For my horizontal neck lines, I have double lines per band on my neck. It's deep and I would like to make it less visible or have it minimize. When I look down, my neck essentially bunches up. I'm in my mid-20s and I'm completely regular weight and BMI. What is the best non-surgical method to minimize the neck line. Instead of having 4 horizontal lines, is it possible to just have 2?
Double Deep Horizontal Neck Lines? (photo)
Doctor Answers (10)
Cosmetic Surgery is an Art and a Science
At age 20, your options are limited. The neck creases are genetic and will stay with you. In my past, making them less prominent can help. Fat fills and neck lifts as you get older are an option. Consult a board certified plastic surgeon in your area. All the best
Fat Grafting or Fillers for Deep Horizontal Lines in Young Patient
A neck lift may not be appropriate in a younger patient. Fillers and or fat grafting to help obliterate the creases may be reasonable considerations in younger patients.
This is a very difficult thing to correct without undergoing surgery. I'd advise that you meet with an experienced facial plastic surgeon who can describe to you the benefits of selecting a surgical neck lift and why you may be a better candidate for that procedure as opposed to non-surgical methods.
You might also like...
Double Deep Horizontal Neck Lines?
Best to start from a very conservative position. Try BOTOX with HA fillers. If happy than repeat this therapy 2 times a year. If not happy consider laser therapy or surgery.
Try BOTOX for horizontal necklace lines!!
Have you tried Botox? Intradermal injections of Botox along the lines can soften the creases. As far as I know this is the best treatment for necklace lines. One of the risks of treatment is difficulty swallowing, so make sure your doctor knows how to perform this procedure.
Difficult problem to correct
Unfortunately there is not a lot of great options for this problem. An assessment in person by a plastic surgeon would be helpful. Release of the bands would be an instinctive thing to do but they would most likely reform again. Injecting fat into the area after release might minimize the recurrence but could leave you with lumpy looking neck. I would recommend no surgery/treatment as you could end up with a much worse looking neck.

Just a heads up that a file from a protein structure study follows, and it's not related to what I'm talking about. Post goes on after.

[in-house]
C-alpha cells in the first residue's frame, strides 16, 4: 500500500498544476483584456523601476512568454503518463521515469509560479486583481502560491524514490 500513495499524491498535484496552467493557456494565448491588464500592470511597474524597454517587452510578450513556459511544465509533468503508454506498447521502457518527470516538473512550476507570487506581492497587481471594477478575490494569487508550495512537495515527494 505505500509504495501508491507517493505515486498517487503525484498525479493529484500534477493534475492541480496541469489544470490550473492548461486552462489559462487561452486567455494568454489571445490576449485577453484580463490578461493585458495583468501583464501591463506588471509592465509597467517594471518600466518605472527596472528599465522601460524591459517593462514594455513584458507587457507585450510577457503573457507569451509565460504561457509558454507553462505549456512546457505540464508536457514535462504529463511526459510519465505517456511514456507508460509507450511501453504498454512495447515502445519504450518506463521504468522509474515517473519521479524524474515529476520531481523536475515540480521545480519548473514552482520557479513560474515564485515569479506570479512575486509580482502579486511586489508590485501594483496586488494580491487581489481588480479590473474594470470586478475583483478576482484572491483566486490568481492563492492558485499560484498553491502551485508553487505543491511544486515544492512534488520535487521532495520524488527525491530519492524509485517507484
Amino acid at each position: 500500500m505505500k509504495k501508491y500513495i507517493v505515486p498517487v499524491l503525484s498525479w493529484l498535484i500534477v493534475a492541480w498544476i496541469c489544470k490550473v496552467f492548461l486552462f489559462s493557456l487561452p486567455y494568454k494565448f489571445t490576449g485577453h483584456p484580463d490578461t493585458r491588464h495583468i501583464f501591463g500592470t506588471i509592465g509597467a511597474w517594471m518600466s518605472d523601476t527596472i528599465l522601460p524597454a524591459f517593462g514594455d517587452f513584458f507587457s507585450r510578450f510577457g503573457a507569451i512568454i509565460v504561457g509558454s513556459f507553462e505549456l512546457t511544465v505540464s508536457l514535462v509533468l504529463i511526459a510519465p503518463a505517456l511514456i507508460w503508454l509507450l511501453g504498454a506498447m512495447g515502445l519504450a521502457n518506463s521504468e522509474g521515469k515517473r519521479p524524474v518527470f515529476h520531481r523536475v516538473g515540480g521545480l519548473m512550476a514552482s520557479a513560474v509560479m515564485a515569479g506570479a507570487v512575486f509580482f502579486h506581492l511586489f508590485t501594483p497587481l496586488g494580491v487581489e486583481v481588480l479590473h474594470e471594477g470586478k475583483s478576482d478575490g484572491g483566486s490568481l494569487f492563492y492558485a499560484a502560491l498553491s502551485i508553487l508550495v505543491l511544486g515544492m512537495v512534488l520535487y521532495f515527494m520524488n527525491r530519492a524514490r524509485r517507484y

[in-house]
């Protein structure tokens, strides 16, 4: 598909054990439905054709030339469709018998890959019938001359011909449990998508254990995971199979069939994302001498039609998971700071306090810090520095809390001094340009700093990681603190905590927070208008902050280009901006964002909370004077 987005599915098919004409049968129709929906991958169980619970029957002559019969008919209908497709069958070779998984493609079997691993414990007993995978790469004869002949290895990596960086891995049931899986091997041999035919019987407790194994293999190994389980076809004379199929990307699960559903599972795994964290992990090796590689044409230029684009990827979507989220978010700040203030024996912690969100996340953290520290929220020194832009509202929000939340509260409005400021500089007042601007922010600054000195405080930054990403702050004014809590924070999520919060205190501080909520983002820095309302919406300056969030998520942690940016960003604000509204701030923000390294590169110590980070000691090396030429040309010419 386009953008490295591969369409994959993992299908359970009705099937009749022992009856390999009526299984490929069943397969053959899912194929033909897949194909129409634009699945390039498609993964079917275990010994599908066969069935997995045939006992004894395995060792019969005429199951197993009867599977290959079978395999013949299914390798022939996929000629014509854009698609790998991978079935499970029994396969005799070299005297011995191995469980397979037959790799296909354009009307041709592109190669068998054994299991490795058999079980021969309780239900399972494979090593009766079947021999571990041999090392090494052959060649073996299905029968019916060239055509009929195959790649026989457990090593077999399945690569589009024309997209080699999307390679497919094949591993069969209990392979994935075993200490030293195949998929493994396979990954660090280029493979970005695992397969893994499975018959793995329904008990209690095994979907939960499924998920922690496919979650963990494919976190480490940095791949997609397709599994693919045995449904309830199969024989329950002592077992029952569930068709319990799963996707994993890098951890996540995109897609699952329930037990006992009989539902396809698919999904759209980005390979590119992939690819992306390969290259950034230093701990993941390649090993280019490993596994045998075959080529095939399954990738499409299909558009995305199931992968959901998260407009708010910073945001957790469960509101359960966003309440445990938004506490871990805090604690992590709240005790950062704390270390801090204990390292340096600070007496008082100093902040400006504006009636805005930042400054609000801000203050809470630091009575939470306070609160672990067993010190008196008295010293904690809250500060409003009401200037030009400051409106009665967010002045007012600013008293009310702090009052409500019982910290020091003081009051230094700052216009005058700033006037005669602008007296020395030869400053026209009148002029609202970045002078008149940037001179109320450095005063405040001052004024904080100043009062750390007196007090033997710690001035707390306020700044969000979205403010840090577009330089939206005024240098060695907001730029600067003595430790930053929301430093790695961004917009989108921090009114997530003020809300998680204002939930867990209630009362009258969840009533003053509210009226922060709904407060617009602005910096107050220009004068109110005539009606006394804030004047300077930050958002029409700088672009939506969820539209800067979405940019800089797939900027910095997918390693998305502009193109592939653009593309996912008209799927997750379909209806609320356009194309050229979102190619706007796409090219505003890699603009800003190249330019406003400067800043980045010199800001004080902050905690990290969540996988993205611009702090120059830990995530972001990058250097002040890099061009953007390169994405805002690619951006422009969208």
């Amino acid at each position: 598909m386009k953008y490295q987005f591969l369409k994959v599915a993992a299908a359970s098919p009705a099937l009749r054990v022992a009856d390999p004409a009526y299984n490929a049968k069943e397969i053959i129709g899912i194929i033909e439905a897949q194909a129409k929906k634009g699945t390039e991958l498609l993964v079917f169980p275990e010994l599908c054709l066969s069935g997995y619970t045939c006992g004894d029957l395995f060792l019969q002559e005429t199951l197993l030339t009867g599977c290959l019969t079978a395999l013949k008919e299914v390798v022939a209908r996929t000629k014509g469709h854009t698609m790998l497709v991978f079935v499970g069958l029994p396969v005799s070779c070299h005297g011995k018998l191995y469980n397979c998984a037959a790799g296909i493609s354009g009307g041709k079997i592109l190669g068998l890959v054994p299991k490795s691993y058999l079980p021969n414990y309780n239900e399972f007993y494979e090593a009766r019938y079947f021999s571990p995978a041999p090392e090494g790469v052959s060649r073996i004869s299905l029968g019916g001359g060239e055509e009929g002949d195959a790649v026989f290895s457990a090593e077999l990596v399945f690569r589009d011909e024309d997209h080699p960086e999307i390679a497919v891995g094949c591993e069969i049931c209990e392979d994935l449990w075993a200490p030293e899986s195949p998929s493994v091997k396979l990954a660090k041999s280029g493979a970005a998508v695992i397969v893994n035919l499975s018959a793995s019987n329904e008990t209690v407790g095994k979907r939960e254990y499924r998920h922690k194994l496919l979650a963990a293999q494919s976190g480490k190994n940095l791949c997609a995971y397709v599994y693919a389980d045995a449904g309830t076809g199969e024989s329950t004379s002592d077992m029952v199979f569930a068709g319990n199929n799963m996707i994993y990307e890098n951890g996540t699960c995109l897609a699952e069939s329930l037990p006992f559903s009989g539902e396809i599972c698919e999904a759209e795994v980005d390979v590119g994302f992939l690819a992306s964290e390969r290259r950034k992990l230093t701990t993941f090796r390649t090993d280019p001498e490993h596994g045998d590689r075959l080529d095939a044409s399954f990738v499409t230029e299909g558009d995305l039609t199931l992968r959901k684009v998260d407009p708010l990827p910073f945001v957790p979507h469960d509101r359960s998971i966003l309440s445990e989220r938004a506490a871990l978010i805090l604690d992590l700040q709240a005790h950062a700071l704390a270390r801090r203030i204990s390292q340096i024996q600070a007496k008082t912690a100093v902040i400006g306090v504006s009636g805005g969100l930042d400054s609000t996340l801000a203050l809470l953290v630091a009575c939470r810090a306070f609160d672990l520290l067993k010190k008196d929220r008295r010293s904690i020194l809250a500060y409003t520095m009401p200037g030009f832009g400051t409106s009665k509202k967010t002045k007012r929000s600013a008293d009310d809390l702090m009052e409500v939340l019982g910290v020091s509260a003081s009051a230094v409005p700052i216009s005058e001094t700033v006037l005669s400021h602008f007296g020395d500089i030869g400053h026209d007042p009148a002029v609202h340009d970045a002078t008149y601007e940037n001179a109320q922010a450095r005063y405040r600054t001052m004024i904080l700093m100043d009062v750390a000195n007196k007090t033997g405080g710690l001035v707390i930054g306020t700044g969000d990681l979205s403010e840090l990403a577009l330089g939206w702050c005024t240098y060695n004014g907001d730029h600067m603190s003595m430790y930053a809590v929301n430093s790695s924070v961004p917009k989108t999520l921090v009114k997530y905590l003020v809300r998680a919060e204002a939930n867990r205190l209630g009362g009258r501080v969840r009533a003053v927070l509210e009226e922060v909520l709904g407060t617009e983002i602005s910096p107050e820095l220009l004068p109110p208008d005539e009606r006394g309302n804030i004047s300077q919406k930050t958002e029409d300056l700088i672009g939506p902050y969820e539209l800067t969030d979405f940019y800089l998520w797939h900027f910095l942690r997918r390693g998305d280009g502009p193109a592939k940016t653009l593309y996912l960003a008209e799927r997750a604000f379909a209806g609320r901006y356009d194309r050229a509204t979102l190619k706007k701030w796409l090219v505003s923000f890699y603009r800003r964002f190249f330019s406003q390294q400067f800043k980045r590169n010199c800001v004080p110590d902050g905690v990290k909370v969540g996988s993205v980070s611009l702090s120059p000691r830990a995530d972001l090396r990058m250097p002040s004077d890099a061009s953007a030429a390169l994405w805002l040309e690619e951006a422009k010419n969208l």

Horizontal neck lines
Your lines are dermal deficiency creases where the skin folds and the fat layer is thinner under the skin. Fat grafting is certainly an alternative but could result in some lumpiness under the thin skin. You may be a candidate for trying some filler such as Juvederm or Restylane.
Double deep horizontal neck lines?
Thank you for the question and the pictures. The bands are adhesions between the dermis and the underlying platysma muscle. The space in between these babd is filled with fat giving it that puffy look when you look down. You do not have excess skin. The treatment is directed to releasing those bands and removing the excess fat from the neck. My advice for you is get a consultation with a board certified plastic surgeon; in person exam would allow a better determination of the problem.
Neck lift will not help low horizontal neck bands.
Difficult problem. Botox can relax the platysma muscles, which causes these lines to crease, but it does not always work. Worth a try.
Improving deep horizontal neck lines
Deep horizontal neck lines are a difficult problem to treat. In a young patient such as yourself a lower face and neck lift would not be appropriate. The only real option is to consider fat grafting to the area. This is a difficult procedure and may have to be repeated in order to give the optimal result. Trying to liposuction the rest of the neck to bring the fuller areas down would not be appropriate. In older patients the horizontal lines will often improve with a neck lift but at your age that wouldn't be appropriate.
These answers are for educational purposes and should not be relied upon as a substitute for medical advice you may receive from your physician. If you have a medical emergency, please call 911. These answers do not constitute or initiate a patient/doctor relationship.